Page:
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Winona Republican Herald Newspaper Archive: August 11, 1953 - Page 1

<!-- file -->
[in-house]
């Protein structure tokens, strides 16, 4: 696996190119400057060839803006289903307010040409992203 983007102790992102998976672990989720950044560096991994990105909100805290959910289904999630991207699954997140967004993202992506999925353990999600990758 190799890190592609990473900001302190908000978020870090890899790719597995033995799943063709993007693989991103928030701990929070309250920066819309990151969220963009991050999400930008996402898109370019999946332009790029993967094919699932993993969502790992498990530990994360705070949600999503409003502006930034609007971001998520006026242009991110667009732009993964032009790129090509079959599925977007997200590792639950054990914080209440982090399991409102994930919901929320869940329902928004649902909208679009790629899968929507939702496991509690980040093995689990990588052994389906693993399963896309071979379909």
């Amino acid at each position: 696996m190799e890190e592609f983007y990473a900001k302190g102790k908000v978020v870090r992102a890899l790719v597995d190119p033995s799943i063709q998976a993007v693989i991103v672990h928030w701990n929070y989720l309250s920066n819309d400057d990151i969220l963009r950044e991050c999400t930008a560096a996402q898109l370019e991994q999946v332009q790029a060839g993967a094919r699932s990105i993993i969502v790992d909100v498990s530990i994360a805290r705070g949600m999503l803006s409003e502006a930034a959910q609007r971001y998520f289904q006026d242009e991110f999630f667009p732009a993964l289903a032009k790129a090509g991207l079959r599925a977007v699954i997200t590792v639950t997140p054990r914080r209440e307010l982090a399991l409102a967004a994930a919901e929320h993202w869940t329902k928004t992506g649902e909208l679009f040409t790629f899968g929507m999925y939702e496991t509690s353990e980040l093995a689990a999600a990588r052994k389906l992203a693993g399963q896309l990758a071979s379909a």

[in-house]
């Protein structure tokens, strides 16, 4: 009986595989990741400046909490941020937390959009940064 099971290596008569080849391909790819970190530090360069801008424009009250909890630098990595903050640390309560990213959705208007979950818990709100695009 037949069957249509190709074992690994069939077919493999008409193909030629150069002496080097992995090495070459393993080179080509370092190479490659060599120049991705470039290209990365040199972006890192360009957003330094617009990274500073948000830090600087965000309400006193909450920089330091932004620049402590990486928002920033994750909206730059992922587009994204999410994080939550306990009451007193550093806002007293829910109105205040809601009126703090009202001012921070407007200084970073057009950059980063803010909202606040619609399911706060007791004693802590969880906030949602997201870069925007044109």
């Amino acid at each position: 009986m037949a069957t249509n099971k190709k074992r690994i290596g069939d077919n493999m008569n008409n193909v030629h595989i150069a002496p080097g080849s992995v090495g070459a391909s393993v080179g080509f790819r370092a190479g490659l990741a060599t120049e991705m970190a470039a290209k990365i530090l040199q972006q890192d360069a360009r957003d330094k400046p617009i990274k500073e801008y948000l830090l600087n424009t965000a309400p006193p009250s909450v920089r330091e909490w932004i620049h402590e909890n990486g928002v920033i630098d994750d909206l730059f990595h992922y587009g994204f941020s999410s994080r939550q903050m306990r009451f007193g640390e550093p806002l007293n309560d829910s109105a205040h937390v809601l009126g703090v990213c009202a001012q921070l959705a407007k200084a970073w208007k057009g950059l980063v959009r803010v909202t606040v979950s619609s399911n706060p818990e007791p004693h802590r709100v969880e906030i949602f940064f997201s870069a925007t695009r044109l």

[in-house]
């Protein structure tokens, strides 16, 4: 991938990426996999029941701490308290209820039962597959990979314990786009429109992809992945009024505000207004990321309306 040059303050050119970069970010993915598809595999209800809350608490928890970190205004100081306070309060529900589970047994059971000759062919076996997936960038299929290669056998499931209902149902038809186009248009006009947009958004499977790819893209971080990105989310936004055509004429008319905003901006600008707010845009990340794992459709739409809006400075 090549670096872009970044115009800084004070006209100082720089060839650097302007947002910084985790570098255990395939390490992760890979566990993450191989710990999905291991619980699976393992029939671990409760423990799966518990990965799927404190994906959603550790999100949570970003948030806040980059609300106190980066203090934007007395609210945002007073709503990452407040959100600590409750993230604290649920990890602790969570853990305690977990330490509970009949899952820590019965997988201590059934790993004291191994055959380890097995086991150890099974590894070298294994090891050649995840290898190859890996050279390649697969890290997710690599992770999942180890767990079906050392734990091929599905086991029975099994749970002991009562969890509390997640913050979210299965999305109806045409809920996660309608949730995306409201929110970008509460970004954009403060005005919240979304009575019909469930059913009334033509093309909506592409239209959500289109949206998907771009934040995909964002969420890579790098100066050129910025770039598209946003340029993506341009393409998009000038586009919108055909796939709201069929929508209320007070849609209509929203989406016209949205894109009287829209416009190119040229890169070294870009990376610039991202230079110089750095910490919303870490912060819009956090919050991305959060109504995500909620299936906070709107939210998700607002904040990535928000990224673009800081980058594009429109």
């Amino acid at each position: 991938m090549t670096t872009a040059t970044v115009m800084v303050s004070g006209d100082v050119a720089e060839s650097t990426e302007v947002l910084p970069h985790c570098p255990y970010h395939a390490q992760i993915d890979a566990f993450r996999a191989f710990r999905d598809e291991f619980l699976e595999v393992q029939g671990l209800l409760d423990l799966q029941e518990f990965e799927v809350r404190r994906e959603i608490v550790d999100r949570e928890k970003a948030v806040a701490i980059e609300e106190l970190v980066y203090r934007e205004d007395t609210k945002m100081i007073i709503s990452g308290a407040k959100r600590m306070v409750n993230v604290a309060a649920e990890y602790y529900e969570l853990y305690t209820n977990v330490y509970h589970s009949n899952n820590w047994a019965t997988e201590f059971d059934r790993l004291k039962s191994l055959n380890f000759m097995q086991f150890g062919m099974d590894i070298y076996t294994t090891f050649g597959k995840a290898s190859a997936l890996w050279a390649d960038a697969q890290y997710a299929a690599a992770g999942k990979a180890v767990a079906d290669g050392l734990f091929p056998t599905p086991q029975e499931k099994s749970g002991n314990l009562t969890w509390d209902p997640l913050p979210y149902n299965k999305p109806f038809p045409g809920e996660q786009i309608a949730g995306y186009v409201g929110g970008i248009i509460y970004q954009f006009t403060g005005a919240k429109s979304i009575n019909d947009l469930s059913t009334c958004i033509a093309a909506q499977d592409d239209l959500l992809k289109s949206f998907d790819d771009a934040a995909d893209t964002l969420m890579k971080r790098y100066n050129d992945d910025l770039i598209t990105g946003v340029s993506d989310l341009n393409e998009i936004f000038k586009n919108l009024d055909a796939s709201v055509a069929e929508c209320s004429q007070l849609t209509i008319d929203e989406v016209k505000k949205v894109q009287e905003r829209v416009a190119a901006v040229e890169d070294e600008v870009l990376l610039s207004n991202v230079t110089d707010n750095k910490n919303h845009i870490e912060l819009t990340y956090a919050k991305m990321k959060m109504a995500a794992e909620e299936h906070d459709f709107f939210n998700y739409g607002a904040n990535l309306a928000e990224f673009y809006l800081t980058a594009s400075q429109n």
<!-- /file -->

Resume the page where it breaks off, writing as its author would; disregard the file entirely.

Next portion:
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   Winona Republican-Herald, The (Newspaper) - August 11, 1953, Winona, Minnesota                              Showers Tonight; Generally Fair Wednesday Chiefs at Albert Lea Tonight at 8, KWNO AM-FM 53, NO. 148 SIX CENTS PER COPY WINONA, MINNESOTA, TUESDAY EVENING, AUGUST 11, 1953 EIGHTEEN PAGES Blair Man Killed by Hit-Run Driver M. Sgt. Ralph H. Krueger, Rt. 4, Black River Falls, Wis., left, and his friend M. Sgt. Carroll T. Hodges, right, of San Diego, Calif., contemplated an ice cream treat as they settled down aboard the Navy hospital ship Haven in Inchon Harbor, Korea, for the long trip home from Korea and months spent in a Com- munist POW camp. (AP Wirephoto to The Republican-Herald) Released Gls Vow Vengeance on Yanks Who Turned PANMUNJOM By FORREST EDWARDS bitter band of die-hard Americans came back from their Red prison camps vengeance on weaker comrades who turned to Communism under pressure. They spat out "progressive" as a dirty word, and wore with honor the badge of "reactionary" fastened on them by Red Chinese who AS -4 IIAWI hitf HiH U.N. Diplomats Begin Talks on Korean Meeting Agreement Sought On Nations to Take Part in Conference By MAX HARRELSON UNITED NATIONS, N. Y. Top U. N. diplomats began arriv- ing here today for a week of be- hind-the-scene talks on the im- pending Korean political confer- ence. Before the 60-nation General Assembly convenes next Monday, the delegates hope to agree on the countries that will take part in the conference and its time and place. The conference must begin by Oct. 27, under the terms the Korean armistice. Some preliminary talks have been in progress since the truce signing, but the signal for full-scale consultations was the return of Chief U. S. Delegate Henry Cabot Lodge, Jr., from Korea. Lodge conferred with President Eisenhower at the summer White House in Denver yesterday, then rushed back to New York to begin discussions immediately. Soviet Delegate Arriving in New York today were Soviet Delegate Andrei Y. Vishin- sky, returning from Moscow: Brit- ish Minister of State Selwyn Lloyd, and Maurice secretary of affairs. The United not disclosed Schumann, state for French foreign States so far its views on has the TODAY Democrats Back Ike on Top Issues By JOSEPH ALSOP WASHINGTON As Congress heads for home, everyone is1 talk- ing about the meaning of the past things done and un- done, the trends that developed, the signs that the President will have a staggering job on his hands when Congress meets again. All clubbed and tortured them but did conference even to its closest not break their spirits. One tough American had to be held back by force when he spot- ted a "progressive" at the Free- dom Village reception center. "I'll get that s.o.b. when I get he said. One hundred Americans came back from the North, along with 24 British, 25 Turks and 250 South Koreans in the seventh day of the Korean War prisoner exchange. Meanwhile. 328 Americans repa- triated earlier sailed from Inchon allies. Though this has made it impossible for the allies to shape up any firm proposals, they felt it was worthwhile to learn in pre- liminary talks as much as possi- ble about the views of others. Mme. Henri Bonnet, wife Of the French ambassador to the United States, displayed her shortened hemline on arrival in New York today aboard the French liner Liberte. (AP Wirephoto to The Republican- Herald) U.S. Women Have Prettiest legs, Says Mme. Bonnet NEW YORK i.fl American women have the most beautiful legs in the world and they should- n't worry if French designer Chris- tian Dior wants to lift the hem- line up and up. Mme. Henri Bonnet, wife of the French ambassador to the United States, made this clear today upon he- arrival from France on the French liner Liberte. The chic wife of the French dip- ,lomat calmly hauled up her skirt Responsible diplomatic sources j hem ,0 hflw she is said they found these prevailing j in line "See, the hem was here and I have taken it up to she told newsmen. 1. The conference should be small, preferably about 11 coun- tries. 2. The participating countries inches. The difference was about two aboard the troopship Gen. Nelson I should decide whether the confer- M. Walker for the voyage 14 to I ence should limit its discussions 15 days to San Francisco's Golden were classed as healthy. The ship originally was to sail several hours later, but its orders apparently were changed. A plane bearing 17 seriously ill Americans, landed litter patients, Honolulu for a night of rest before continuing homeward. to the Korean problem or should include other subjects. Roundtable Parley 3. The conference should be "Everybody made such a fuss about the new she com- mented. "Certainly, skirts are shorter but they are not necessarily knee length. I'd say about mid-calf. It was the j Air Force Base near San Francisco j indicated the United States 6 I try to limit the conference in all, however, the outstanding it is_expected to arrive at Travis feature of the session growth of a 1 rela Mg yanks preed tionship between the White House ,fh e week o{ exchange has j fceen nQ word_ and the Democratic opposition. j brought 648 Americans of the j wnethcr this move would be made House Leader Sain Rayburn, the Reds say they hold. A total j in the General Assembly or in the Senate Leader Lyndon Johnson Allied ha conforence ltself. and the other Democratic chief- i tains decided at the beginning of turned 19.406 of its Red the session that they would sup- j prisoners, port President Eisenhower when- j Another 100 Americans, 250 roundtable parley rather than an depends on the individual and what across-the-table negotiation limited kmdA leSs to the belligerent parties. A round- table would permit such non-belli- gerents as Russia and India to take part. U. S. Secretary of State Dulles There have been ,some N. Command has re- j catjons from Washington that the I AOf, Of itC flfin 4-n l.nnrt united States may try to keep "American women shouldn't wor- ry about it. They have the most beautiful legs in the world." Army Will Draft in October WASHINGTON (m The Army today issued a draft call for men in October. The October quota brought to ever they could reasonably do so. JROKs. 25 British and In part, the motive was strictly are scheduled to return Wednes- political. In Rayburn's and John- j day son's native Texas, the polls show- j fne latest group of Americans ed Eisenhower with 7l> per cent of released won the "reactionary" the voters behind him. As Johnson j honors the hard way. has remarked. "Nobody but a right i There were bitter men among wing Republican would .want [the first groups last week, but few to kick this kind of popularity in i matehed 'the anger of the last the teeth." groups. Result of Experience j They spoke with passion of those In part, however, the Democrats' hrivc suficreci. decision was also the result ol the ..jj any progressives Bet on the long experience of responsibility boat wilb sajd One, "They'll which they had enjoyed. Beiore j be shark bait. They are hated this experience and responsibility I tnan thc chinks. Russia and India out of the con- the total number of men fercrlce. Lodge is sure to find drafted or earmarked for induc strong sentiment against such a tion since the resumption of selec- plan during the forthcoming talks. Itive service in September 1952. also came to him, the late Sen. Taft used to say that "the business "If I met one in a bar, I'd hit him in the said another. of the opposition is to oppose. I he ..Qne ot us Couldn't walk very different viewpoint of the Democratic leaders is again that of Lyndon Johnson, who has said that all in the same air- plane together, and it just isn't sensible to hit the pilot over the head so hard that the plane crashes." At the beginning, it must be add it wouldn't be me." American officers and newsmen were startled at the violence of the reactions and immediate .steps taken to keep some of the qroups separate to prevent pos- sible bloody ciashes. After months and years behind jthe Red curtain, many still had ed, President Eisenhower, his couraKe to ,hc communists, inet and his political advisers cith- j For 'at Hcd propaganda er took the co-operation 01 the disputing Communist lies Democrats rather lightly for grant ed, or they were actually disturb. ed'by it. No thanks were offered. and standing up for their legal rights, these men said they re- ceived special attention of their .icc standing bare- without Democratic :oot for hours on ,he frozen Yalu Loud partisan noises were made on issues which the President was sure to lose support. I River choking confinement in This phase passed however as crude onc.man dungeons bcat- the President learned his poliUcal and hanging job. He began on occasions to con- !bv arms wltb _ star, .suit Johnson and Rayburn. and _ and doHborate with. particularly Rayourn whom of medj al CEre from the knows and likes of old. Rayburn quietly advised the President on i how best to secure Democratic help without riling Democratic tempers. By stages, the collabora- tion between the White House and the moderate Democrats was regu- larized with the more astute mem- bers of the Cabinet like Secretary "roactionaries." But bitter as the men were against the Chinese Communists, they hated the "progressives" more. Estimates of their numbers have varied considerably and some re- patriates said it. was hard to tell whether a fellow prisoner really (Continued on Page 5, Column S.) I-swallowed the Red line or just ALSOPS 'played along lor better treatment. Gigantic Winch in background prepared to pull 20-inch oil pipe- line into Straits of Mackinac at St. Ignace, Mich., first step in four-mile operation of pulling the pipe across the 243-foot deep water. The pipe was supported by buoys. Later, a second pipe will be pulled across the Straits and both will be linked to the 30-inch line being laid between Superior, Wis., and Sarnia, On- tario. This line will connect to the present one from Edmonton, Alta., to Superior for a distance of 1.765 miles, longest on this con- tinent. (AP Wirephoto) Admiral Radford Briefs Ike on Military Outlook Takes Over New Job as Chief of Staff Saturday By MARVIN L. ARROWSMITH Denver Eisenhow- er gets a briefing on the world military situation today from Adm. Arthur W. Radfqrd, the incoming chairman of the Joint Chiefs of Staff. Radford, who takes over his new duties Saturday, flew from Wash- ington to the President's vacation headquarters here late yesterday. He and Eisenhower conferred to- day at the Chief Executive's sum- mer White House office at Lowry Air Force Base. The admiral is succeeding Gen. Omar N. Bradley as head of the military high command. Bradley retires at the end of the week. White House Press Secretary James C. Hagerty said no em- ergency prompted Radford's fly- ing visit. The chairman of the Joint Chiefs briefs the President routinely at least once a week, Hagerty .said. The practice will continue while Eisenhower is va- cationing in Colorado. He added that Radford is han- dling the assignment this week be- cause of the imminence of Brad- ley's retirement. Hagerty said he had no informa- tion on whether Eisenhower and Radford would discuss Soviet Pre- mier Malenkov's statement over the weekend that the United States has no monopoly on the hydrogen bomb. Secretary of State Dulles said after a conference with the Presi- dent here yesterday that he (Dul- les) had not given much thought to Malenkov's announcement. Eisenhower planned another round of golf today after the con- ference with Radford. The President played at Denver's Cherry Hills Country Club yester- day, his first game since arriving from Washington last Saturday. He bagged one of his best scores of the 83 for 18 Eisenhower and big Ed Dudley, the pro at both the Broadmoor club in Colorado Springs and at the Augusta, Ga., National Course, teamed up to defeat Gov. Dan Thornton of Colorado and Ralph (Rip) Arnold, Cherry Hills pro, in handicap match play. Over 3 Billion Bushels of Corn Forecast for'53 WASHINGTON Ufi The Agri- culture Department forecast today this year's corn crop at 000 bushels and the wheat crop at bushels. The corn estimate is bushels less than last month's forecast of bushels, and the new wheat figure is 000 bushels more than the previous estimate of Department officials have said that a corn crop of more than bushels would create, when added to a reserve of bushels from previous crops, a surplus supply requiring production control measures on the 1954 crop. Harvest figures will be awaited, however, before a decision is made on controls. The wheat crop has built up a surplus supply that already has led tc imposition of acreage allotments and marketing quotas. The quotas must be approved, however, by growers voting in a referendum Aug. 14. WEATHER FEDERAL FORECAST Winona and Vicinity Cloudy with occasional local showers to- night. Wednesday generally fair with moderate temperature. Low tonight 66, high Wednesday 77. LOCAL WEATHER Official observations for the 24 hours ending at 12 m. today: Maximum, 91; minimum, 68; noon, 72; precipitation, ,01; sun sets tonight at sun rises to- morrow at AIRPORT WEATHER (No. Central Observations) Max. temp. 83 at 3.30 p. m. Mon- day. Min. 69 at a. m. today. Noon readings overcast at 000 feet, visibility 10 miles, wind 5 miles per hour from east, baro- meter 29.93 steady, humidity 86 par cent. President Eisenhower, left, tugged at his ear as he chatted with Admiral Arthur W. Radford at the summer White House in Denver today. The admiral, after conferring with the Presi- dent, returned to Washington where he will take over as chairman of the Joint Chiefs of Staff Saturday. (AP Wirephoto .to The Re- publican-Herald) Canadian Vote Keeps Uncle Louis' Party Liberals Returned To Power in Near Landslide By BEN BASSETT TORONTO Canadians still swear by Prime Minister Louis St. Laurent and will have very his detractors. They made that clear in the national elections with a big tide of votes rolling the Liberal party to an un- precedented fifth term. The vote yesterday returned the Liberals to power with a House of Commons majority just short of the record margin they ran up in the landslide St. Laurent engin- eered in 1949. There were 265 Commons seats at stake. The Liberals needed 133 to maintain a majority able to back a government. They won 171. The Progressive Conservative (Tory) party won 50. The socialist CCF (Commonwealth Cooperative! Federation) was in third place' with 23 and the Social Crediters next with 15. The remaining 6 were scattered! In 1949 the Liberals won 193 seats for the greatest majority in history. The Conservatives won 41, the CCF 13 and the Social Credi- ters 10. St. Laurent hailed the result as showing Canada has the kind of government it wants. He called the returns "a heartening expression of confidence." The 71-year-old "Uncle Louis" conducted his own kind of cam- paign. "I'm running on perform- ance, not he said. That was good enough to make history again. Never before had a party won five consecutive times in Canadian elections. The Liberals have been in pow- er since 1935, first under W. L. Mackenzie King and since 1948 under St. Laurent. With the four to five years added by yesterday's election, they will run their tenure to 22 years. The Conservatives now have failed to win a Canadian election since 1930. They tried yesterday under the same leader who lost in Drew, former pre- mier of Ontario. Premier Louis St. Laurent Omer Otterspn Found on Street; Inquest Planned Passing Motorist Discovers Body About 4 a. m. Today BLAIR, Wis. Trera- pealeau County Coroner Martin Wiemer said today an inquest will be held into the hit-and-run acci- dent that claimed the life a 55- year-old Blair man about a.m. today. Dead is Omer ptterson, 55, a resident of Blair since 1936, who was apparently on his way home from a downtown tavern where he was employed as a cleanup man after closing hours. The coroner did not set a time for the inquest. Found by Motorist He said Otterson's body wai found shortly before 4 a.m. on South Street 53 feet from the in- tersection with Pearl Street by Er- ven Matson of Blair, who works the night shift in Onalaska and was en route home. The back of Otterson's body was badly torn and he also suffered in- ternal injuries. The coroner said there was a possible skull fracture. Sheriff Ernest Axness, called to the scene about a.m., found Otterson's body lying in the middle of the street, but the body had ap- parently been dragged 60 to 70 feet along South Street. The area is about four blocks from the tavern. The scene of the fatal accident is about six blocks from Otterson's home, which is on a small farm at the curve of Highway 95 as it turns into the downtown district. Jackson County Native He was born Feb. 27, 1898, in the Town of Franklin (Jackson the son of Mr. and Mrs. 01 uf Otterson. No time has been set for the fu- neral which will be held at tha Zion Lutheran Church in Blair with the Rev. L. W. Halvprson officiat- ing. Burial will be in the church cemetery. He is survived by three sisters, Bertilda, who lived with him; Mrs. Lee Mathson, Blair; and Mrs. Mel- vjn Gunderson, Ettrick; and three brothers, Oscar, Madison; John, Blair, and Ed, on a farm at tha Town Franklin. Ike Asks New Drive To Cut US, Spending By MARVIN L. ARROWSMITH (James C. Hagerty made the letter DENVER W) President Eisen-1 Public at the President's vacation (headquarters here as Eisenhower hower, trying to avoid calling a wag rifin OQ i was etLLuig d briefing on Uic special session of Congress, today j military situation from Adm. Ar- called for a reduction of federal Ithur Radford, the incoming chair- spending "with renewed vigor." man of the Joint Chiefs of Staff. In a letter to the heads of the I Hagerty told newsmen that Ei- federal departments and agencies, j senhower, in calling for a new the President said: 'Ever since the date of j drive to reduce federal spending, in-1 was trying to avoid calling auguration, every member of this (special session of Congress, administration has been dedicated The press secretary noted that to the purposes of efficiency and j the Senate had refused to go along economy in government. with the President's request for :Now" that Congress is adjourn-1 an increase in the S275 billion is time to "attack the prob-1 ceiling on the national debt. The lem with renewed vigor." administration wanted it increased White House Press Secretary to billion dollars. Malenkov Weathers Top Man in Russia, Struggle for Power By JOHN A. SCALI WASHINGTON r e m i e r Georgi Malenkov has successfully weathered a grim power struggle inside the Kremlin and now stands virtually unchallenged as Russia's ruler. This, at least, is the carefully considered view of top American foreign affairs experts who have been watching developments with- in the Soviet Union since Premier Stalin's death. Active support by powerful Red army leaders, they said, probably was a deciding factor in maintain- ing Malenkov's power despite wide- i spread uncertainty after the sud- i den purge of Deputy Premier Lav- renti Beria. It would be no surprise to these American experts if in the com- ing weeks Malenkov's most prom- inently mentioned rival, Foreign Minister V. M. Molotov, and his defense minister, Marshal Nicolai Bulganin, publicly avow their loy- alty to Malenkov. Closing Ranks A closing of ranks within the Soviet high command, in their view, does not rule out potential unrest within Russia and the satel- lite world later. But it does plainly indicate to them that the sleepy- eyed Malenkov now is definitely top man. I The conclusion stems partly i from the tone and content of Malenkov's speech last Saturday to the Soviet parliament. He scold- ed and criticized Communist party chiefs generally and talked like a. man completely confident of hisj position. The United States and it was learned, have added infor- mation which supports this view. No authoritative American offi-l cial would say whether they took! at face value Malenkov's broad j hint Saturday that Russia has mastered production of the hydro- gen bomb. Tending to support his claim, however, is an unexplained 92 per cent increase in the Russian bud- get's "other expenditures" cate- gory which usually shows how much Moscow intends to spend on atomic weapons and similar secret projects. American experts, after analyz- ing the Soviet budget figures, con- cluded that, instead of cutting down on military Moscow would have the world is actually increasing its military budget by about 25 per cent. Picture Unchanged Specifically these officials de- duced that Malenkov has allocated some 30 billion rubles in toe 1953 calendar year for atomic and hy- drogen bomb developments. There is no official exchange rate for the ruble, but it generally is fig- -.red at about 4 to Secretary of State Dulles said yesterday, after arriving from Korea and conferences with South Korean President Syngman Rhee, that Malenkov's hydrogen bomb boast has not altered the cold war picture in any way. George Kennan, former Ameri- can ambassador to Moscow, mean- while predicted in a speech that "revolution eventually would break out" in the Soviet orbit. He told a university seminar here Russia's structure is "faced today with severe strains and crisis" and said: "It will even- tually earn the retribution it so richly deserves." Kennan cautioned against any American government interference in Soviet affairs at this time, lest it unify the Communist world and prevent the revolt he foresees. Kennan, author of the Truman, administration's "policy of con- tainment" toward Russia, thus took issue with the Eisenhower administration's policy of aid to Russia's satellites by every peace- ful means to help them throw off the Communist